Late childhood peer group status linked to heightened adult
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Late childhood peer group status may be linked to a heightened risk of developing circulatory system disease—-conditions that affect the normal functioning of the heart and blood vessels—in later life, indicates research published in the online journal BMJ Open.

This prospective cohort study evaluated all individuals who were born in 1953 and resident in the greater metropolitan area of Stockholm in 1963. The analytical sample consisted of 5410 males and 5990 females. Peer status was sociometrically assessed in cohort members at age 13. The survey material was linked to inpatient care registers that contained information about circulatory diseases (n=1668) across ages 20–63.

-- Peer marginalisation at age 13 resulted in significantly higher risks of circulatory disease in adulthood among males and females alike.
-- A graded relationship between peer status and circulatory diseases was detected in females.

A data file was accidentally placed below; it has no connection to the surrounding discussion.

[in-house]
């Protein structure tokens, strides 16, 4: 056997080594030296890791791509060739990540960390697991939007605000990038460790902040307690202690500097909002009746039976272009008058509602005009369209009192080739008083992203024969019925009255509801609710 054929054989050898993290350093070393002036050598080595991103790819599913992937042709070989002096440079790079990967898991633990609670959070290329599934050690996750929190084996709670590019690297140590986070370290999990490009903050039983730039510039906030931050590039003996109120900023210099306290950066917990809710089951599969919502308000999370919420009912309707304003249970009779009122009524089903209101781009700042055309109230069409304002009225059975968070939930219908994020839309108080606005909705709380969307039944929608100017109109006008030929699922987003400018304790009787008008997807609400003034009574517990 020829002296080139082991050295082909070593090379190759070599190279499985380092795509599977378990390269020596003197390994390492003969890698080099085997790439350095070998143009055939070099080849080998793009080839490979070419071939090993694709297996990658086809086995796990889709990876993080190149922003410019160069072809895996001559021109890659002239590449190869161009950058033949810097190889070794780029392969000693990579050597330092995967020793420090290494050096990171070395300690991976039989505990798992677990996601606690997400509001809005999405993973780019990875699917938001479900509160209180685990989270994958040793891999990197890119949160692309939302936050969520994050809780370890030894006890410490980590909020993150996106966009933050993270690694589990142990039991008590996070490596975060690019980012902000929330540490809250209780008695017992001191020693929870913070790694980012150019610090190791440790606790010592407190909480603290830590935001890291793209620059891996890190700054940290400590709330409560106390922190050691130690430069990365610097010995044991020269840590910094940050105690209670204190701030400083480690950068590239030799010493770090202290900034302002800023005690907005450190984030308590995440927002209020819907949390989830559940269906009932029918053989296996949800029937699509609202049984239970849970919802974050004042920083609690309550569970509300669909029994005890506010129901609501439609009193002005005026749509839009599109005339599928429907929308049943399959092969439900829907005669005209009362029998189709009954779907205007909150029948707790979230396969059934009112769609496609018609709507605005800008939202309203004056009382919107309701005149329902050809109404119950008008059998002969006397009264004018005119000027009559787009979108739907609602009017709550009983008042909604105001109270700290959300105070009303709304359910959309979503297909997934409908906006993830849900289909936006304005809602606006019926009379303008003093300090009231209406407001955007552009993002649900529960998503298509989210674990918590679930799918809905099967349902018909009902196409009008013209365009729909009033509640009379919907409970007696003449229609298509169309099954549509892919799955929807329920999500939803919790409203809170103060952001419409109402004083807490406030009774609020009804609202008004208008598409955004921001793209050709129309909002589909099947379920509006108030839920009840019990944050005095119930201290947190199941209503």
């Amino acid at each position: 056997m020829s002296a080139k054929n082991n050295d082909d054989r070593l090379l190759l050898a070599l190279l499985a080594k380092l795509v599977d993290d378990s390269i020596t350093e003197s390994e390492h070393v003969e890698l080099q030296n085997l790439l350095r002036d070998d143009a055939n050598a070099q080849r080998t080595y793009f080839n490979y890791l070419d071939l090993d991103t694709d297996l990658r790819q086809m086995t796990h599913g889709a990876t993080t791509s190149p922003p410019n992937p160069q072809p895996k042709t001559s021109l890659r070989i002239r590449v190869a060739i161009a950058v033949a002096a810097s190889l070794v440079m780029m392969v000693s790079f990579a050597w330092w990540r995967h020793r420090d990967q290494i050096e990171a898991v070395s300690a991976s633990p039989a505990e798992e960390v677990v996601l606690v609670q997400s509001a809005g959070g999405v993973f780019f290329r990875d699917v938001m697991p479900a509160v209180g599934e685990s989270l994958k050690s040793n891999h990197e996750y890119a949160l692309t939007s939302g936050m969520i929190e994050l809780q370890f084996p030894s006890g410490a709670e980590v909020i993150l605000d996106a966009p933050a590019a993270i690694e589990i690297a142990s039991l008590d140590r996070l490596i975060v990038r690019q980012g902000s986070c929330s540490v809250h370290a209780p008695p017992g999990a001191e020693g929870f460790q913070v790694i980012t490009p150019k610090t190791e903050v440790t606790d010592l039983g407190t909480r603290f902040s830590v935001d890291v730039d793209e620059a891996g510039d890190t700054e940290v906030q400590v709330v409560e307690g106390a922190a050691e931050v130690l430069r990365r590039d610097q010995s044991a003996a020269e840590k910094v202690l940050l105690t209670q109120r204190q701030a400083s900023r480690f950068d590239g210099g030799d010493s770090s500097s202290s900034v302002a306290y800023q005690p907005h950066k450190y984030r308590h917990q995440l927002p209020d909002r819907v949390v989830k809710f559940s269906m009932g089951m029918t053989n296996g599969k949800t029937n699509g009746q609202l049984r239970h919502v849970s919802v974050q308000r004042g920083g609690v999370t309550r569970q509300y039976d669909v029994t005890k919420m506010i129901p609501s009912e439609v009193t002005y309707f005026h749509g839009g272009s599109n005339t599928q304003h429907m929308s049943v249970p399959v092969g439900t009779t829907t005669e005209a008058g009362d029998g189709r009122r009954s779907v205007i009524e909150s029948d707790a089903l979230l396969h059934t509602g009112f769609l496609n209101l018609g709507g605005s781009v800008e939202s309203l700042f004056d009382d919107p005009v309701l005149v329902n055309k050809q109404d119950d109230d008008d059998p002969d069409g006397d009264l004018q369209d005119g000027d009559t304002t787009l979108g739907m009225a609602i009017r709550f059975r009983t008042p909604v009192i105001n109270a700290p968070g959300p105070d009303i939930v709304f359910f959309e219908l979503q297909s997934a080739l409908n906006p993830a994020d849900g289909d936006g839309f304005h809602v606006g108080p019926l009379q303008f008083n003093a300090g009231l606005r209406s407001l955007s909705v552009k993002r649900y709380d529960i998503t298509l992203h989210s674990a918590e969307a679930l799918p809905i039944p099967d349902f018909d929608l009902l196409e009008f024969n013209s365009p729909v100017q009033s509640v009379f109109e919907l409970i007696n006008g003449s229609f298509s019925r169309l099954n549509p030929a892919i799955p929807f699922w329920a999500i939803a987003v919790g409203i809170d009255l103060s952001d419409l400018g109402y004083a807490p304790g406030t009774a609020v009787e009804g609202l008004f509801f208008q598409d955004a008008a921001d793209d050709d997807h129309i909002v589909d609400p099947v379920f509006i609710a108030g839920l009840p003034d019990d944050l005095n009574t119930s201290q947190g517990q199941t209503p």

-- Among males there was a threshold effect, showing that only those in the lowest status position had significantly increased risks of circulatory disease.
-- The associations remained significant after adjusting for various conditions in childhood and adulthood.

Conclusively, This study shows that circulatory diseases in adulthood may be traceable to low peer status and marginalisation in childhood. It is suggested that peer status in late childhood may precede social integration in adolescence and adulthood, acting as a long-term stressor that contributes to circulatory disease through biological, behavioural and psychosocial pathways.